Fitness Articles

Tabata Training 101

Does This 4-Minute Fitness Technique Deliver?

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Would you like to swap your usual workout out for one that's just four minutes long? Of course you would! Well, that's the allure of Tabata training, a type of super high-intensity interval training that is becoming more and more popular.

Said to deliver big results such as improved aerobic endurance, anaerobic endurance, muscular endurance and fat burning, Tabata training is all the rage these days. But what is Tabata training, exactly? Maybe more importantly, does it live up to the hype and is it really right—and safe—for you? Let's tackle some Tabata training questions one by one!

What Is Tabata Training? What Are the Benefits of Tabata Training?
While it may seem like Tabata training is the latest workout trend that's sweeping gyms everywhere, it's not exactly a brand new concept. In fact, it originated from the exercise research of Dr. Izumi Tabata. Dr. Tabata used a very specific method of interval training for his 1996 study published in the journal Medicine & Science in Sports & Exercise. In the study, he had cyclists perform 20 seconds of all-out effort followed by 10 seconds of rest. The participants repeated seven to eight sets of the exertion-rest intervals, equaling just about 4 minutes of actual workout time. The results were so striking that this type of training was named after its creator, hence "Tabata" training.
 
Subjects who performed Tabata training five days a week for six weeks (a total of 120 minutes of exercise over the month and a half) improved both their aerobic and anaerobic endurance. In fact, subject's anaerobic fitness increased by a whopping 28%. The control group exercised the same number of days, but for a full hour per session at a moderate intensity (for a total of 1,800 minutes over the study period). They also saw fitness improvements—but only in aerobic fitness—and it took them much, much more time exercising to achieve those gains.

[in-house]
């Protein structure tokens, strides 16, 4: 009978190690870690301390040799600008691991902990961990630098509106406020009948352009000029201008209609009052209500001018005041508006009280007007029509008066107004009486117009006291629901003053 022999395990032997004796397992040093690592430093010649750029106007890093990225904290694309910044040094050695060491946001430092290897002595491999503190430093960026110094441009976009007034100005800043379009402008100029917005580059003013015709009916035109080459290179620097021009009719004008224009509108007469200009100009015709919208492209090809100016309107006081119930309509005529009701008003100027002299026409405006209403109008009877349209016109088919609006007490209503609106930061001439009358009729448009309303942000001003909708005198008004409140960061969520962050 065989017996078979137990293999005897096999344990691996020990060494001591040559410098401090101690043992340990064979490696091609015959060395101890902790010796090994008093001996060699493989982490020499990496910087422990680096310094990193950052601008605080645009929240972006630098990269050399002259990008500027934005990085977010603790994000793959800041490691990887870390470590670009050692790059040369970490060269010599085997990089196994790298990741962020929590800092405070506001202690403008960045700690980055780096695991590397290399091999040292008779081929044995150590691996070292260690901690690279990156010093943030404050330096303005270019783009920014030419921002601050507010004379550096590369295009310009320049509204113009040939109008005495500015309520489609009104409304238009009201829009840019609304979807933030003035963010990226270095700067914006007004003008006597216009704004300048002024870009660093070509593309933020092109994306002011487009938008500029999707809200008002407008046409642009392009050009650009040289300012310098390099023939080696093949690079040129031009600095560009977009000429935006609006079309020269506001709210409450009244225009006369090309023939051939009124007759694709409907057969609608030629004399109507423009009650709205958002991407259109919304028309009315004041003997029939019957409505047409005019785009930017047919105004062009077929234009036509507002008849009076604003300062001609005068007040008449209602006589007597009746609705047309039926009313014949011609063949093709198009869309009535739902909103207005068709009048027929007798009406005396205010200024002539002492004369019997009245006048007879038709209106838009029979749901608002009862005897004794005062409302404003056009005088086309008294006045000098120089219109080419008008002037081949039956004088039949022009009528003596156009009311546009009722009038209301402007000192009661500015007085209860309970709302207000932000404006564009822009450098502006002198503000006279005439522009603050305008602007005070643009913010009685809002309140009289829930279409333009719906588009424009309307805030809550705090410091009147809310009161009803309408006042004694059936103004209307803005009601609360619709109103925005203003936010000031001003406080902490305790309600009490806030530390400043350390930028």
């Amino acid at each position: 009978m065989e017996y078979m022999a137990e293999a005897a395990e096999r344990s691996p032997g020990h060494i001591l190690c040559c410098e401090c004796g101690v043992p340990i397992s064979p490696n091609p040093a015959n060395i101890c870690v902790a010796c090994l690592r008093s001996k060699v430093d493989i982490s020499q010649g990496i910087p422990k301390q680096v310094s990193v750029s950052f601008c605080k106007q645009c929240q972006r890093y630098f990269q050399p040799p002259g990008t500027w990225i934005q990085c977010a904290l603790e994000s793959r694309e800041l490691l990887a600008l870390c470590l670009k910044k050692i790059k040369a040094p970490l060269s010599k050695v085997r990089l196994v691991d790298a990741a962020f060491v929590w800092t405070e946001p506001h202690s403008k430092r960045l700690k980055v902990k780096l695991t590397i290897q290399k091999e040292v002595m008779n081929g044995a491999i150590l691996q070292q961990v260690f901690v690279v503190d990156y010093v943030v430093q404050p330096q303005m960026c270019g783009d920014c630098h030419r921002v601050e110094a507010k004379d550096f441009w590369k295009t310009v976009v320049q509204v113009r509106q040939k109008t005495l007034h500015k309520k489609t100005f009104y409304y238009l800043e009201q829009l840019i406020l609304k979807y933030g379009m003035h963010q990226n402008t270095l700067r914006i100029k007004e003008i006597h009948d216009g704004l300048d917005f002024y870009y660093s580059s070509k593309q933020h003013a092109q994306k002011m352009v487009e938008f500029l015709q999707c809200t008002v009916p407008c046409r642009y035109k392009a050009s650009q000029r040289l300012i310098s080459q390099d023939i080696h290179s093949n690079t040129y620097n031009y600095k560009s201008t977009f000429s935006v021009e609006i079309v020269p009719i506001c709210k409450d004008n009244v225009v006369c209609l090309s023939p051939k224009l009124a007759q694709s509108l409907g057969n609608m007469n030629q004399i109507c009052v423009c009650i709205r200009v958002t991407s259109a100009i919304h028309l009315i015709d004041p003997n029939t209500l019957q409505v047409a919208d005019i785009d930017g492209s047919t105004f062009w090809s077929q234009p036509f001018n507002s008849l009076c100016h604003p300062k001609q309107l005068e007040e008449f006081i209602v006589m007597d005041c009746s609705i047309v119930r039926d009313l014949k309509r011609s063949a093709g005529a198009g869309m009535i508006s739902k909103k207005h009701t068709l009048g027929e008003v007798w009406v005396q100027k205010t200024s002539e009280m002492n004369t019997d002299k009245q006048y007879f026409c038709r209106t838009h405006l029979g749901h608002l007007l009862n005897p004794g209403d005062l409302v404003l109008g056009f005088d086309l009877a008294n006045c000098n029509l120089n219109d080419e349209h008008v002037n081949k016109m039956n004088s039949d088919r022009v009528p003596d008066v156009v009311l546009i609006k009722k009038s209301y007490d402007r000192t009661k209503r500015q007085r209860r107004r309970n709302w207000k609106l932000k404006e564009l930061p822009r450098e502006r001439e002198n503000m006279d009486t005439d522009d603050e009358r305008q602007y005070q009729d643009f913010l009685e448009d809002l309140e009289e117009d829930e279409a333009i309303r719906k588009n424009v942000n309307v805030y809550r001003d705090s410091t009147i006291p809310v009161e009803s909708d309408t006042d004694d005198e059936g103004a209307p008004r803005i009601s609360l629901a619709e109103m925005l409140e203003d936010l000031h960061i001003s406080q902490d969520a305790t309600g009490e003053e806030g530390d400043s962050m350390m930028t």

Does It Really Work?
A number of studies have suggested that Tabata training does, in fact, work. Further studies have also made a case for Tabata training and other variations of high intensity interval training. A 2007 study in the Journal of Applied Physiology found that seven sessions of high intensity interval training over two weeks resulted in marked increases in whole body and skeletal muscle capacity for fatty acid oxidation during exercise in moderately active women. A 2009 study from the same journal found that young men cycling to maximum effort for four bouts of 30 seconds with four minutes of rest doubled their metabolic rate for three full hours after training. Also, a 2008 study in the Journal of Physiology found that these short, yet intense types of interval workouts can be a time-efficient way to get in shape and may help participants achieve fitness improvements comparable to longer, less-intense workouts.
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About The Author

Jennipher Walters Jennipher Walters
Jenn is the CEO and co-founder of the healthy living websites FitBottomeGirls.com, FitBottomedMamas.com and FitBottomedEats.com. A certified personal trainer, health coach and group exercise instructor, she also holds an MA in health journalism and is the author of The Fit Bottomed Girls Anti-Diet book (Random House, 2014).

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Member Comments

  • 10 minutes of warm up, 4 minutes of cardio, 10 minutes to cool down. that is closer to 25 minutes of work out than 4 minutes as stated. - 8/11/2014 1:25:20 PM
  • Does SparkPeople have any of these Tabata workouts in the videos on this site? - 8/8/2014 10:03:12 PM